Sun Microsystems Inc. has created software that will provide translation between the file format in Microsoft Corp.'s Office 2003 suite and Open Document Format for XML (ODF). The plug-in lets people who use computers with assistive technologies to access documents written in ODF.
A preview of the software, called StarOffice 8 Conversion Technology, is expected to be available in mid-February, with a final release on Sun's Web site by the middle of June. The software enables two-way conversion between Microsoft Office 2003 and ODF, a standard format approved by the International Organization for Standardization (ISO) for office documents.
Certain applications and devices that use assistive technologies -- such as screen readers for the blind and technologies that allow people who are quadriplegic to operate a keyboard -- come with drivers that are compatible with Microsoft Word 2003 or earlier, said Simon Phipps, chief open source officer at Sun. Vendors developing the assistive technologies have reverse-engineered Office 2003 interfaces to create the applications and devices, he said.
"Right now our focus is to ensure that people using assistive devices are able to join in with OpenDocument workflows," Phipps said. "Because Microsoft hasn't published interfaces for those devices to use, they are all hard-wired to Office 2003 and their users can't migrate to other software."
Currently the state of Massachusetts, which is in the midst of a project migrating all office documents to ODF, is using the converter. Sun said it eventually plans to offer the converter for versions of Office that are earlier than 2003, and possibly for Office 2007, the newest version that was released last month.
To create the converter, Sun built a library from OpenOffice.org that provides the same file conversions that are found in the OpenOffice.org and StarOffice productivity suites, Phipps said. Sun then added ODF support as a file format to all the places in Word using that library.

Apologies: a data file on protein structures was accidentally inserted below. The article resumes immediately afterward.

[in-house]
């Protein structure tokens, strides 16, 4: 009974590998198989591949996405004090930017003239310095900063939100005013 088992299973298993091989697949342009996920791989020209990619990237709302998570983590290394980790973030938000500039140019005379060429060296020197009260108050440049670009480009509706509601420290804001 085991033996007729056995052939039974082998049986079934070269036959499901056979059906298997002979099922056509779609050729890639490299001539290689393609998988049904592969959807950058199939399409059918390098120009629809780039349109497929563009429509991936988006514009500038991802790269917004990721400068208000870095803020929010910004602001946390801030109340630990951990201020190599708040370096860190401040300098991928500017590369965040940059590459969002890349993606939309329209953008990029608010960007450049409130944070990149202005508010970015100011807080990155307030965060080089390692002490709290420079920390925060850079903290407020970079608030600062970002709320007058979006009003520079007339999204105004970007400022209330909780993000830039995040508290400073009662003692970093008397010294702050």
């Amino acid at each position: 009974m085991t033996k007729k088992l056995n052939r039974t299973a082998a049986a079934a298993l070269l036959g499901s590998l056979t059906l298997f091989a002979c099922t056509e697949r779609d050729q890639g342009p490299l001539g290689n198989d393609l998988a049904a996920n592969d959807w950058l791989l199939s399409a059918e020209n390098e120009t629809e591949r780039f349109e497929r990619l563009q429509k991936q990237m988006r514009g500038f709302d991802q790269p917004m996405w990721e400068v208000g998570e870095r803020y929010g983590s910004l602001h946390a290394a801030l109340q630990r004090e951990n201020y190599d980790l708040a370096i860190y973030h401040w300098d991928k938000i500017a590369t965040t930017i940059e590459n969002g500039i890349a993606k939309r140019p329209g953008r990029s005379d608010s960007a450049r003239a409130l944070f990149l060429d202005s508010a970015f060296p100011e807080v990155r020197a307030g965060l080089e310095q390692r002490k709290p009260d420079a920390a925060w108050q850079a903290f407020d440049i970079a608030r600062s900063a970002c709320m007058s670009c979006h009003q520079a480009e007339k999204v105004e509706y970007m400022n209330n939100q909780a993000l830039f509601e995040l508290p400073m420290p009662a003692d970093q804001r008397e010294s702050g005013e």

Sun is not the only company that offers software to do ODF translation. IBM Corp., which along with Sun is one of the most fervent supporters of ODF, has developed APIs (application programming interfaces) that specifically enable assistive technologies talk to ODF-based applications. Through Project Missouri, IBM developed APIs called iAccessible2 that make it easy for visuals in ODF-based applications to be interpreted by screen readers that reproduce that information verbally.
Microsoft, which does not support ODF natively in Microsoft Office, has funded the development of software that offers two-way conversion between the default format in Office 2007, Open XML and ODF. The software, called the ODF Translator, was made available in 1.0 form last week on SourceForge.net. However, Microsoft did not include native support for ODF in its Office 2007 software, though it supports 30 other file formats in that suite.
Microsoft hopes Open XML will follow the same path of ODF and be approved as an ISO standard; the file format is currently under consideration by the organization. However, Open XML is having trouble getting through the ISO approval process because certain countries are unhappy with the specification the way Microsoft submitted it, according to sources familiar with the process.